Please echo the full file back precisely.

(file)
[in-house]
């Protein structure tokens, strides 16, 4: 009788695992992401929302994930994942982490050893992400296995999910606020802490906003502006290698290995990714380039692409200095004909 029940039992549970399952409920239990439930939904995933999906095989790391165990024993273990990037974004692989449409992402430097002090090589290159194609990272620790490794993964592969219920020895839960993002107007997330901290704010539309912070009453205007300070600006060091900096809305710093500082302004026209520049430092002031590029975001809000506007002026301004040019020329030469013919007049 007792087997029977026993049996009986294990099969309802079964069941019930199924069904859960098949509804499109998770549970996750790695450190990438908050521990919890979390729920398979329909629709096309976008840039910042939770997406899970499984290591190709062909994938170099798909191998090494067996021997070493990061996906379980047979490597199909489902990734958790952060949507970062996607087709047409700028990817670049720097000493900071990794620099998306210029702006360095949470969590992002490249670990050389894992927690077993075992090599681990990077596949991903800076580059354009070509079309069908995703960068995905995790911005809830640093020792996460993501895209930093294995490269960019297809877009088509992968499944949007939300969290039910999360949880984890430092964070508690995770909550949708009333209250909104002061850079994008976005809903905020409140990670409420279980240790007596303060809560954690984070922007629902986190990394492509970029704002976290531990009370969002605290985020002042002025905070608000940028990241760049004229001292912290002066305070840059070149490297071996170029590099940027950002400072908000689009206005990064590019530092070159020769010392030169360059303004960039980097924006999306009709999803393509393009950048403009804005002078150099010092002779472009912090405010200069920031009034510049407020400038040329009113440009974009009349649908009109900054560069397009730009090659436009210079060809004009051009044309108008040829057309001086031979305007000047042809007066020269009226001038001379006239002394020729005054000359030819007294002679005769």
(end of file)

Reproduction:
[in-house]
């Protein structure tokens, strides 16, 4: 009788695992992401929302994930994942982490050893992400296995999910606020802490906003502006290698290995990714380039692409200095004909 029940039992549970399952409920239990439930939904995933999906095989790391165990024993273990990037974004692989449409992402430097002090090589290159194609990272620790490794993964592969219920020895839960993002107007997330901290704010539309912070009453205007300070600006060091900096809305710093500082302004026209520049430092002031590029975001809000506007002026301004040019020329030469013919007049 007792087997029977026993049996009986294990099969309802079964069941019930199924069904859960098949509804499109998770549970996750790695450190990438908050521990919890979390729920398979329909629709096309976008840039910042939770997406899970499984290591190709062909994938170099798909191998090494067996021997070493990061996906379980047979490597199909489902990734958790952060949507970062996607087709047409700028990817670049720097000493900071990794620099998306210029702006360095949470969590992002490249670990050389894992927690077993075992090599681990990077596949991903800076580059354009070509079309069908995703960068995905995790911005809830640093020792996460993501895209930093294995490269960019297809877009088509992968499944949007939300969290039910999360949880984890430092964070508690995770909550949708009333209250909104002061850079994008976005809903905020409140990670409420279980240790007596303060809560954690984070922007629902986190990394492509970029704002976290531990009370969002605290985020002042002025905070608000940028990241760049004229001292912290002066305070840059070149490297071996170029590099940027950002400072908000689009206005990064590019530092070159020769010392030169360059303004960039980097924006999306009709999803393509393009950048403009804005002078150099010092002779472009912090405010200069920031009034510049407020400038040329009113440009974009009349649908009109900054560069397009730009090659436009210079060809004009051009044309108008040829057309001086031979305007000047042809007066020269009226001038001379006239002394020729005054000359030819007294002679005769």